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  1. #1
    Join Date
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    Rico's XNA Volume 01 Noob Questions!

    Ok, so I finally got the first XNA dvd and I'm pretty excited about it. I'm not such a big game-creation buff but I'm doing this for the purpose of learning the language. I'm actually treating this like a class rather then just a set of videos so I'm deciding to post all of my questions here in this one thread.

    1st Question:
    -After learning how to create folders I guess the naming system changed. The buzz crew mentioned that there were several ways to call up a .cs file. So what they ended up doing is getting rid of the .Classes of the Hyperion.Classes of the GameManager.cs to refer back to that code. It makes a lot of sense to get rid it if you're just using the folder as a way to organize your work. So the question is, when would you actually use the following and which is the best method to use?

    ==> using Hyperion.Classes;
    ==> namespace Hyperion.Classes
    ==> Hyperion.Classes.GameManager.ShowTitleScreen();

    (I guess this question is geared more towards those who own the dvd. It would only make sense for those who have it.)

    p.s. I'm sorry if I'm not explaining thins well. I'm kinda new to the programming realm so please correct me if I miss write something. The least I can do is learn from you guys. Thanks !
    Last edited by Rico; 12-14-2008 at 05:52 PM.
    Rico - VFX Artist in training
    USA: Kansas: Kansas City = (GMT -6:00) (CST)

  2. #2
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    If you have a majorly big project it useful to put classes in separate folders and so on, for smaller ones it doesnt matter quite so much.

    In terms of the best to use? Well if you're in another project and calling parts of your hyperion classes, I guess it depends. In your GameManager.ShowTitleScreen() call, it depends on the level of "using" you have.. because - if you are within the hyperon.classes namespace then you wouldnt need to specify the Hperion.Classes.GameManager.. because it would be just GameManager.. its a bit like a room in your house if you left something in the kitchen you wouldnt say "earth, country, county/state, town, nnn my road, the kitchen" to find it its just "the kitchen" .. However, for your friends house, you would say "friends house, the kitchen" because you arent there.. but you share maybe country and county/state, but for example if you're in the US and Im here in the UK you'd have to say UK, county, town, Lizs House, the kitchen .. coz you arent anywhere near me and unless you had said search UK.County then it wouldnt know to look here for me.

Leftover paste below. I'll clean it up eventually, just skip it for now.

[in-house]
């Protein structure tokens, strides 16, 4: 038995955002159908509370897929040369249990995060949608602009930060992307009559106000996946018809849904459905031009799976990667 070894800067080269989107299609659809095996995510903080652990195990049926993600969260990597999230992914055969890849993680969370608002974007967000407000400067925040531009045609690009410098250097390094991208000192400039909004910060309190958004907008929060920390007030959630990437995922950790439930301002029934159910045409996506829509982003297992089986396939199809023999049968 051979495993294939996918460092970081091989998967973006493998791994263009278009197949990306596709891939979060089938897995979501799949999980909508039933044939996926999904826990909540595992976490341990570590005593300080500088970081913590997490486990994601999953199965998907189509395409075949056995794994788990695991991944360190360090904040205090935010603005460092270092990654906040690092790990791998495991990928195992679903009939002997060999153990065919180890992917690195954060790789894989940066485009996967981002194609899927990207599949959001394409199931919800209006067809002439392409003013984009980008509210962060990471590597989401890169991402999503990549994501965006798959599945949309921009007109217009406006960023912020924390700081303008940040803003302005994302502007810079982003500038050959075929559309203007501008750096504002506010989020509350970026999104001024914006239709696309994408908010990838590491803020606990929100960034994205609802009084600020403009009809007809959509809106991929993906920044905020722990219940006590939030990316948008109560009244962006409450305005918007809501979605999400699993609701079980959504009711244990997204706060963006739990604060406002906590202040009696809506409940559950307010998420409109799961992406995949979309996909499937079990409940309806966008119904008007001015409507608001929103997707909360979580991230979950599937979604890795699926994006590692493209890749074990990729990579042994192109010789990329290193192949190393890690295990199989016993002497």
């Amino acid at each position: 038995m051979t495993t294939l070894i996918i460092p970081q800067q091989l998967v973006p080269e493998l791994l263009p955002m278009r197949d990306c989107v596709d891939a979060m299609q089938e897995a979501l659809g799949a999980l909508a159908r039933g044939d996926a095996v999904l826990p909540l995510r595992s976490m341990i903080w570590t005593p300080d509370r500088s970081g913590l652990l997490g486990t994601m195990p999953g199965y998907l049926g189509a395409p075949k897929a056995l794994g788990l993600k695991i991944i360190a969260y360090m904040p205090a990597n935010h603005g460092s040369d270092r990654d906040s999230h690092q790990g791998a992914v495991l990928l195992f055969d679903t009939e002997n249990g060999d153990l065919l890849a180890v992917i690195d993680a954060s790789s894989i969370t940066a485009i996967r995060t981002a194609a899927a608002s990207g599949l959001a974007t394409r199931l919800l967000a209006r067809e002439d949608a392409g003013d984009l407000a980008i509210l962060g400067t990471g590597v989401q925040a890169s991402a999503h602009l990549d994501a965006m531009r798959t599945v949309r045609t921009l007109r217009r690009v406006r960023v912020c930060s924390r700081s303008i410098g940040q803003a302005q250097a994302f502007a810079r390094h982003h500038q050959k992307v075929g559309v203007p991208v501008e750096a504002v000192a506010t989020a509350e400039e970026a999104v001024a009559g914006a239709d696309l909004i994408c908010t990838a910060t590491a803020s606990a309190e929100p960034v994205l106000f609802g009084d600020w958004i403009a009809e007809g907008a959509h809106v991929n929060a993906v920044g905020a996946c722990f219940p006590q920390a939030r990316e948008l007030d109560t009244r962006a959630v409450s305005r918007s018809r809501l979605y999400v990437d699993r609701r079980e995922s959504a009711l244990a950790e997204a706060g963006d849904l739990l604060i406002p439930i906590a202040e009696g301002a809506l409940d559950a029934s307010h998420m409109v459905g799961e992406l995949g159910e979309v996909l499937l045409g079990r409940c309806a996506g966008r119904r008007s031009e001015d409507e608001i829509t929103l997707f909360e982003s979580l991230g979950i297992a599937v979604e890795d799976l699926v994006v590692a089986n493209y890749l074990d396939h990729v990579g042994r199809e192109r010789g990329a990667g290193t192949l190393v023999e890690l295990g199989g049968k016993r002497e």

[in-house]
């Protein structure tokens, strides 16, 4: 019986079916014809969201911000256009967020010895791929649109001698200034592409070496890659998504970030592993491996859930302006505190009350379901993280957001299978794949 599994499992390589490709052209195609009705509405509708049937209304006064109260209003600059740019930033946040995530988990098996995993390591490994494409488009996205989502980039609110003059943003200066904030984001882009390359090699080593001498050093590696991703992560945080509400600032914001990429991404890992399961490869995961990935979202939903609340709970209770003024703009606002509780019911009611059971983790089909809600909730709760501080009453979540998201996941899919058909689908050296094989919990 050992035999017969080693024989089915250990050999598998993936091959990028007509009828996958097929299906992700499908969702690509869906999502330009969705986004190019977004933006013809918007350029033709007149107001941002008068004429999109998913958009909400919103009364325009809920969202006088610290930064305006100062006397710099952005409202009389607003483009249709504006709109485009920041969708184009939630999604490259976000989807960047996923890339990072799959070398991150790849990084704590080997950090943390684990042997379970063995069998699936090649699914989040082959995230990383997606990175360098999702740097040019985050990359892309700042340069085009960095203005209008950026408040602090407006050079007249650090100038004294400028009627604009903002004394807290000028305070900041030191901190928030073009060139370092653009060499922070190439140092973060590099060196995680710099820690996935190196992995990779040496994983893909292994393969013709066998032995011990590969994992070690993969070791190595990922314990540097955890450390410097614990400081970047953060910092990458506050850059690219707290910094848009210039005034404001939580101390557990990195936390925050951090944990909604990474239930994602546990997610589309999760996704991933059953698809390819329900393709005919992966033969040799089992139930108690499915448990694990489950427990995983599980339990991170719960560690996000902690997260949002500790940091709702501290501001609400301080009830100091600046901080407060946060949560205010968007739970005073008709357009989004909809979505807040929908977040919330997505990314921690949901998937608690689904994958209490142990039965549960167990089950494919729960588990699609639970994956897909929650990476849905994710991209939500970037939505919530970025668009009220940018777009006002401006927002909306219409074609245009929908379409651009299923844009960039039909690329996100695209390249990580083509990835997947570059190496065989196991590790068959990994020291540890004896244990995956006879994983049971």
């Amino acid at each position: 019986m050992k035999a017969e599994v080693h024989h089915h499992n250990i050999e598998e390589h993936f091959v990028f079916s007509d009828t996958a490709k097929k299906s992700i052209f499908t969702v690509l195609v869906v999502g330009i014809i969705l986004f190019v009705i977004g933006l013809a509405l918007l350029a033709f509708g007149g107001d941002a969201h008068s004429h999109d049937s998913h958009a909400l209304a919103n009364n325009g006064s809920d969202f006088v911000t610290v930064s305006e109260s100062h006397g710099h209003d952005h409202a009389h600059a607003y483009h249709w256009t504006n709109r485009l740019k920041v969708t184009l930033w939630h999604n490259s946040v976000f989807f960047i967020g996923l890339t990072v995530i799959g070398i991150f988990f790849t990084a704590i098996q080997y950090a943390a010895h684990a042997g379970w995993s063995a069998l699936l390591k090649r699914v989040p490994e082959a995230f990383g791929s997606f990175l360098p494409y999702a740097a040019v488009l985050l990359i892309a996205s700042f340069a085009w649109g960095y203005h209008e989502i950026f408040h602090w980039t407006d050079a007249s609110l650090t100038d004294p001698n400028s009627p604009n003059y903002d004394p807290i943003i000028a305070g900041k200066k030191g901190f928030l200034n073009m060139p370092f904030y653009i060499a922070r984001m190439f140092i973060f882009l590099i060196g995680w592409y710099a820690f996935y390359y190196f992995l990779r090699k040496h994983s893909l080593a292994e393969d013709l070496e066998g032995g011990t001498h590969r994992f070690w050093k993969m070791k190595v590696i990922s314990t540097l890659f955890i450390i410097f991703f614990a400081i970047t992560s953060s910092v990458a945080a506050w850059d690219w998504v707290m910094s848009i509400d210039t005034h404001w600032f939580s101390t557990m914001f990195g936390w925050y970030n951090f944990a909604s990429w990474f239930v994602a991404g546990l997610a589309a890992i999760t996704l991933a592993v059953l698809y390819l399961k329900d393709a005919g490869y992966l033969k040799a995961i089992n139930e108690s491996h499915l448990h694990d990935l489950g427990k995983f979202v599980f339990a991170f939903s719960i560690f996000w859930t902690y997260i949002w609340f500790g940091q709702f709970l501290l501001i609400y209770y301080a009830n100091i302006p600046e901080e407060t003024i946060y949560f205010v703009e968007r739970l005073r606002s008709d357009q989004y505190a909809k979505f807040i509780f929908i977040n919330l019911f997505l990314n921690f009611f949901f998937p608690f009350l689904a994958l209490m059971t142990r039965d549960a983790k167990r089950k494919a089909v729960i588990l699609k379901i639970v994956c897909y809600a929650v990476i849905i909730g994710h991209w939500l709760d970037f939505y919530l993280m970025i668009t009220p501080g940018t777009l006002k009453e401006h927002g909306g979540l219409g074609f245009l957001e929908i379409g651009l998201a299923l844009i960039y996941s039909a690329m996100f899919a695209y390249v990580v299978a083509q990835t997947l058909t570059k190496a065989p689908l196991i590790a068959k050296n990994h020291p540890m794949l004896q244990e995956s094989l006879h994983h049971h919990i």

Delphi !ROCKS!
    Got a question? Read this first!!!
    "You gotta help us, Doc. We've tried nothin' and we're all out of ideas"

  3. #3
    Join Date
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    Thanks for the tip, LizRiley!

    2nd Question: Why do you have to define that an object is static?

    Ok... so the example with the multiple TV's and the one remote is good example... and I understood that, but what if you don't state that an object is static. How will it affect the program?
    Rico - VFX Artist in training
    USA: Kansas: Kansas City = (GMT -6:00) (CST)

  4. #4
    Join Date
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    aahahh, I remember asking these questions when I started too

    Static objects are great! You don't have to declare them anywhere, so they are in scope of all classes in the nameSpace.

    Very handy for, say... an InputHelper class. You need the NewKeyboardState and the OldKeyboardState to be usable by both the Start screen, in Menu's, and by your main game, and by your player.
    Giving them all their own KeyboardState variable is do-able, but kinda annoying. Thats 8 KeyboardStates that all need to be re-polled every update.

    Instead, you give them all a centralised location to view from. Your InputHelper class. Now all you need to do is update these two KeyboardStates in the InputHelper class and everyone is looking at the same information.

    public static KeyboardState NewKeyboardState;
    public static KeyboardState OldKeyboardState;

    All of your other classes can now look at the current state by InputHelper.NewKeyboardState;
    There was never a need to say InputHelper inputHelper = new InputHelper();
    Very handy indeed, as you will soon come to see.


    Also, very handy if you have...say... a MenuItem class.
    You need a way to show users which MenuItem is currently selected. So you make all unselected ones green, and the currently selected one White. Hard coding in these colours is a pain as it's hard to find where you put it if you want to change it. And you might need to change it in several locations.